Exotic animals should not be bred for the commercial trade. They cannot be properly cared for in private homes and often aren’t cared for by so-called wild cat trainers. Additionally, exotic pets pose a dangerous threat to their owners, neighbors, other pets, and livestock. The events in Zanesville, Ohio, prove this, as do past tragedies such as Travis the chimpanzee, who attacked a friend of his owner’s, and a bear near Cleveland, who killed his owner’s employee. These animals remain wild despite living with people and need the type of environment and care that can rarely be provided by individual hobbyists. These animals are also likely to pass zoonotic diseases when kept in close quarters with humans.

Contact your senators and representatives and let them know you want to see HR 1998 and S 1381 brought to the floor for a vote this legislative session.

 

New Jersey on Verge of Banning Wild Animals in Circuses

If passed, New Jersey bill A 4088 would penalize those exhibiting bears, elephants, lions, and tigers in circuses throughout the state.

If passed, New Jersey bill A 4088 would penalize those exhibiting bears, elephants, lions, and tigers in circuses throughout the state.

A bill before the New Jersey Assembly, A 4088 , would impose a penalty for the exhibition or use in a performance of live bears, elephants, lions, and tigers in that state.

Wild and exotic animals, such as bears, elephants, lions, and tigers, do not belong in the circus. Many animals are forced to perform by the use of bullhooks, electric shocks, ropes, and other abusive tools. Many circus companies have been cited for violations of the Animal Welfare Act yet persist in forcing these wild animals to perform unnatural tricks. These animals not only face years of both physical and psychological distress, but also pose a threat to onlookers during their performances.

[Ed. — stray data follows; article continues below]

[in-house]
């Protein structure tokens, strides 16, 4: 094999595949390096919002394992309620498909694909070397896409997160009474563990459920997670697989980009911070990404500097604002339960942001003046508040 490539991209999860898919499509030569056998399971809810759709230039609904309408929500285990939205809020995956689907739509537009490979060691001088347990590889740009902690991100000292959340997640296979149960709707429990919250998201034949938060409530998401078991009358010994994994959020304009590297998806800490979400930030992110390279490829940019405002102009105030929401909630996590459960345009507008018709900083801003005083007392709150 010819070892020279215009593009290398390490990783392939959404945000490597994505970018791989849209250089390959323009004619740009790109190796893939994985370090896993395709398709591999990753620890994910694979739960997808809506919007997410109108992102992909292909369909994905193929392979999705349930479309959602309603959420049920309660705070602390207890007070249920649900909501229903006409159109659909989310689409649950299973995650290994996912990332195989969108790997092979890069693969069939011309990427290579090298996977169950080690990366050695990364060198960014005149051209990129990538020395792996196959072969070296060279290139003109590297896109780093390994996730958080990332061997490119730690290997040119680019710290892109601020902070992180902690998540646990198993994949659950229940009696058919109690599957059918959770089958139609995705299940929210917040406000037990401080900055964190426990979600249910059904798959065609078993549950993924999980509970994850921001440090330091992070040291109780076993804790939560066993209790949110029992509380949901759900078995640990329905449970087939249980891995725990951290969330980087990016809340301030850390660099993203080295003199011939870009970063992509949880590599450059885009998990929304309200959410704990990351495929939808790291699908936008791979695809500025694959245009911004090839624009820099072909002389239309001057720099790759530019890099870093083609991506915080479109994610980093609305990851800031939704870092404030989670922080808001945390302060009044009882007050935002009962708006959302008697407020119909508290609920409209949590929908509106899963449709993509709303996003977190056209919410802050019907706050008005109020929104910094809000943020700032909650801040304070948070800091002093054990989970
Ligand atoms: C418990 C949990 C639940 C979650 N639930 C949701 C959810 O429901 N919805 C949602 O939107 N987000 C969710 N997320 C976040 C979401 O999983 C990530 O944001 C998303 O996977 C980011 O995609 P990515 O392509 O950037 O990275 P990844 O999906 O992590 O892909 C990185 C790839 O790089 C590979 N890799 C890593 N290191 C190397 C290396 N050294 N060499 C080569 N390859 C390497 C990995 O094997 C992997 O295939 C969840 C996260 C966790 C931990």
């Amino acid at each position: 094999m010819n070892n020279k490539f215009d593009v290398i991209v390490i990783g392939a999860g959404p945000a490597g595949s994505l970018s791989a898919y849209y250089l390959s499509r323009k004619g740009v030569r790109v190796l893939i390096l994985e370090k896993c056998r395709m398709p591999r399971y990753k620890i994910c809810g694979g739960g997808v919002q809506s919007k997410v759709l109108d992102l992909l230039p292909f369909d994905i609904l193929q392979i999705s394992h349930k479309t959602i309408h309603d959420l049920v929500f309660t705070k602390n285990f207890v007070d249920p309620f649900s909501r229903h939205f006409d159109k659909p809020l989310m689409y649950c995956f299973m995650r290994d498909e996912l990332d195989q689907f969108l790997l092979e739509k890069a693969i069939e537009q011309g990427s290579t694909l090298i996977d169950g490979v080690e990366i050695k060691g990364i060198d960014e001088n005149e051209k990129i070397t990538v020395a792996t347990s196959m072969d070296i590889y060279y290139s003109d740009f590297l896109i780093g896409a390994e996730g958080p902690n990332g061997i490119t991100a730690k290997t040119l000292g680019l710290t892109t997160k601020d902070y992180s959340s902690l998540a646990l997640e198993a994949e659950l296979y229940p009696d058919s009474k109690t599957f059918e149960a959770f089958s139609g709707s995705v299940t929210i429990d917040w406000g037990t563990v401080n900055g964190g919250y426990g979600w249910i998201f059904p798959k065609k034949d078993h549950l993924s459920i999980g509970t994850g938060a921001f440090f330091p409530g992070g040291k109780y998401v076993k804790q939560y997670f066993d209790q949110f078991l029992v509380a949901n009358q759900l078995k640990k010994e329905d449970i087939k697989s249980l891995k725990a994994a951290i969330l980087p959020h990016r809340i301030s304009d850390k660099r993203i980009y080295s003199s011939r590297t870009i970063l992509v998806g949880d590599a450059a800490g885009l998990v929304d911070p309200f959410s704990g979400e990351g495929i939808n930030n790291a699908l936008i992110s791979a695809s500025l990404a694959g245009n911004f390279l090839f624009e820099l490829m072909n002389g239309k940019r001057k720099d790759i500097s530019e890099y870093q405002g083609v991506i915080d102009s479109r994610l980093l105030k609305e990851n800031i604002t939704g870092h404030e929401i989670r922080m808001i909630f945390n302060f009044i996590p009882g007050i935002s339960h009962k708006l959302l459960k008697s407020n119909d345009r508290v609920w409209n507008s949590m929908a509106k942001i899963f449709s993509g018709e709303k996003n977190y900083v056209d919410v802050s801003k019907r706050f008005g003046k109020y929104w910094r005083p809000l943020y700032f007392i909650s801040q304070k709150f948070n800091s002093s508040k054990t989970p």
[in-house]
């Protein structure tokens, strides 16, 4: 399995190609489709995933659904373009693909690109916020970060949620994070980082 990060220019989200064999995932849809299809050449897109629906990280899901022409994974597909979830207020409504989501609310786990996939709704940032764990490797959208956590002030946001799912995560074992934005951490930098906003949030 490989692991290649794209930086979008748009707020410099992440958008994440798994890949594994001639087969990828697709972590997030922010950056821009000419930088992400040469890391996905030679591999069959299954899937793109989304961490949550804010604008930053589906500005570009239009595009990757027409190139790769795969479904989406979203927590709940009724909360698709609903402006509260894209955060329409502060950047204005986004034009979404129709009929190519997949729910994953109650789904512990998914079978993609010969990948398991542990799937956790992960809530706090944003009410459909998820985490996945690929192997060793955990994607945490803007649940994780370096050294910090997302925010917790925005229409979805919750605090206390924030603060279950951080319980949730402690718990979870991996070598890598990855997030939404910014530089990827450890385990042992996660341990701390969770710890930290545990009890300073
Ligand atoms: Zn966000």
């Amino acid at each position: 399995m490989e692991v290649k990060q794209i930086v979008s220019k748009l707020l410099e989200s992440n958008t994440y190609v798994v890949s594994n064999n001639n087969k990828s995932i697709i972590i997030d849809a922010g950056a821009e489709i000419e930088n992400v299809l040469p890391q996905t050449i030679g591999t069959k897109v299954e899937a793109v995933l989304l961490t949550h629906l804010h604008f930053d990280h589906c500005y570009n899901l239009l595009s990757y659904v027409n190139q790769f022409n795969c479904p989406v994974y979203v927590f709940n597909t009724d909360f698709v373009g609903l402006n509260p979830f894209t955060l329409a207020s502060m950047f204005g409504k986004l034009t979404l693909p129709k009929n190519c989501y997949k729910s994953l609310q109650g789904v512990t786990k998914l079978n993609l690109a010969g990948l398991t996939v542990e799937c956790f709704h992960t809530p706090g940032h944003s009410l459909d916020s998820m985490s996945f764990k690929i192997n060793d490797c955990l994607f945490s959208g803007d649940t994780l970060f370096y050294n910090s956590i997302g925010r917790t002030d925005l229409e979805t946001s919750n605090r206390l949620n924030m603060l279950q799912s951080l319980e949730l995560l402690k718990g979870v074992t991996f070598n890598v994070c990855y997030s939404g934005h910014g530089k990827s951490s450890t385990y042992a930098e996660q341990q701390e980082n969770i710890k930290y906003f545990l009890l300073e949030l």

Last year, Greece banned the use of animals in circuses; and just recently, the British government did likewise.

New Jersey residents, contact your legislators and let them know you support A 4088, which would effectively ban the use of live bears, elephants, lions, and tigers in exhibitions and performances in your state. Residents of other states, let your legislators know you would like to see similar legislation to protect wild animals in your state.

Tell Sears: Stop Using Monkeys in Commercials

A capuchin monkey is currently featured in a Sears commercial, exploiting exotic animals for economic gain.

A capuchin monkey is currently featured in a Sears commercial, exploiting exotic animals for economic gain.

A recent Sears commercial features a capuchin monkey. NHES opposes using wild and exotic animals as a means of human entertainment and economic gain. Wild and exotic animals, such as capuchin monkeys, can be unpredictable. Even people who have spent years training wild animals have experienced attacks, pain, and suffering.

Beyond our concern for potential human injury is, of course, our concern for the wild and exotic animals forced to participate in the entertainment industry. Whether stolen from the wild or captive bred, these animals are deprived of their natural habitat, food supply, and companionship necessary to fulfill their instincts.